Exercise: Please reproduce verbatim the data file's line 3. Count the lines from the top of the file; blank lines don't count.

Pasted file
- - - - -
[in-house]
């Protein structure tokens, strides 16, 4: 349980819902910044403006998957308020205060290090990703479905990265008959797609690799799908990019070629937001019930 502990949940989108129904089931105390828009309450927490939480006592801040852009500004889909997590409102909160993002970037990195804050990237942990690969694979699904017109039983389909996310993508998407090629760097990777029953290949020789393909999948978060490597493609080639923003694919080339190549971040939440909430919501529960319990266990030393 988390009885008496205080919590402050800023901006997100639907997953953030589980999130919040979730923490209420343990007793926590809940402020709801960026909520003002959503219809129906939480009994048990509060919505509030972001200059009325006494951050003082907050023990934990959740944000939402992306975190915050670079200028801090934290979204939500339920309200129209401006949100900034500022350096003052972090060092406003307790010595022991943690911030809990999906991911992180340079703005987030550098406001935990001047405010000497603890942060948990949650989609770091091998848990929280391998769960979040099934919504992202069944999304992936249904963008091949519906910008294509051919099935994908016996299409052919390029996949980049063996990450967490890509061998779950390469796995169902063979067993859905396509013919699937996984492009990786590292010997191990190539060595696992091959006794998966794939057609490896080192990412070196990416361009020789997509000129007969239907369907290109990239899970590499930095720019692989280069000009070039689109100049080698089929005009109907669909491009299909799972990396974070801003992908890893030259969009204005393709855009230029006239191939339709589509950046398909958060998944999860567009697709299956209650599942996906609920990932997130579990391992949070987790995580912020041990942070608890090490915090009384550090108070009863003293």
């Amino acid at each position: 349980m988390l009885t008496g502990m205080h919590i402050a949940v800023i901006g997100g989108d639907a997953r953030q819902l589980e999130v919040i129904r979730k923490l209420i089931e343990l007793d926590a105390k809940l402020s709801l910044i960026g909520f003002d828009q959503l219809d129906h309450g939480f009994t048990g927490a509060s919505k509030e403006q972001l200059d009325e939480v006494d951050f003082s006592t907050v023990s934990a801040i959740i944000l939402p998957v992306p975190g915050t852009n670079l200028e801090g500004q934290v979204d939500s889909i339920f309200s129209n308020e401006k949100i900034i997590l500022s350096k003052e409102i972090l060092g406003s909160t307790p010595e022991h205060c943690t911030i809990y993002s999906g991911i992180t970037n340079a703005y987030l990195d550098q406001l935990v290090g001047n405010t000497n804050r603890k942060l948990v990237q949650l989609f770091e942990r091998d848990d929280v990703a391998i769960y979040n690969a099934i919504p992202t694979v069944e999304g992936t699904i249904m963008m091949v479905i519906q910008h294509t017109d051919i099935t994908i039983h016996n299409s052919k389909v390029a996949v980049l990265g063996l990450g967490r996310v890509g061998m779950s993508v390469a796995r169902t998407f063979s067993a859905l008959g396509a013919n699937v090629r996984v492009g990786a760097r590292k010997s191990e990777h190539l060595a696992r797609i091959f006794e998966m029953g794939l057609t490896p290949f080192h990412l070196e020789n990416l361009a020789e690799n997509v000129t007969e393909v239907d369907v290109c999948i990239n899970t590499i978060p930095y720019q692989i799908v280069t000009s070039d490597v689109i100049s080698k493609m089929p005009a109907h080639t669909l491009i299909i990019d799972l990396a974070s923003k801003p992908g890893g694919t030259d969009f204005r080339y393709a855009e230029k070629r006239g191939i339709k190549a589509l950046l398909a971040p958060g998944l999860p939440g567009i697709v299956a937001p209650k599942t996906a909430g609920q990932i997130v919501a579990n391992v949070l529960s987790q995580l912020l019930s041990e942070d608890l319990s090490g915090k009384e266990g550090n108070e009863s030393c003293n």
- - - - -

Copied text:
């Amino acid at each position: 349980m988390l009885t008496g502990m205080h919590i402050a949940v800023i901006g997100g989108d639907a997953r953030q819902l589980e999130v919040i129904r979730k923490l209420i089931e343990l007793d926590a105390k809940l402020s709801l910044i960026g909520f003002d828009q959503l219809d129906h309450g939480f009994t048990g927490a509060s919505k509030e403006q972001l200059d009325e939480v006494d951050f003082s006592t907050v023990s934990a801040i959740i944000l939402p998957v992306p975190g915050t852009n670079l200028e801090g500004q934290v979204d939500s889909i339920f309200s129209n308020e401006k949100i900034i997590l500022s350096k003052e409102i972090l060092g406003s909160t307790p010595e022991h205060c943690t911030i809990y993002s999906g991911i992180t970037n340079a703005y987030l990195d550098q406001l935990v290090g001047n405010t000497n804050r603890k942060l948990v990237q949650l989609f770091e942990r091998d848990d929280v990703a391998i769960y979040n690969a099934i919504p992202t694979v069944e999304g992936t699904i249904m963008m091949v479905i519906q910008h294509t017109d051919i099935t994908i039983h016996n299409s052919k389909v390029a996949v980049l990265g063996l990450g967490r996310v890509g061998m779950s993508v390469a796995r169902t998407f063979s067993a859905l008959g396509a013919n699937v090629r996984v492009g990786a760097r590292k010997s191990e990777h190539l060595a696992r797609i091959f006794e998966m029953g794939l057609t490896p290949f080192h990412l070196e020789n990416l361009a020789e690799n997509v000129t007969e393909v239907d369907v290109c999948i990239n899970t590499i978060p930095y720019q692989i799908v280069t000009s070039d490597v689109i100049s080698k493609m089929p005009a109907h080639t669909l491009i299909i990019d799972l990396a974070s923003k801003p992908g890893g694919t030259d969009f204005r080339y393709a855009e230029k070629r006239g191939i339709k190549a589509l950046l398909a971040p958060g998944l999860p939440g567009i697709v299956a937001p209650k599942t996906a909430g609920q990932i997130v919501a579990n391992v949070l529960s987790q995580l912020l019930s041990e942070d608890l319990s090490g915090k009384e266990g550090n108070e009863s030393c003293n």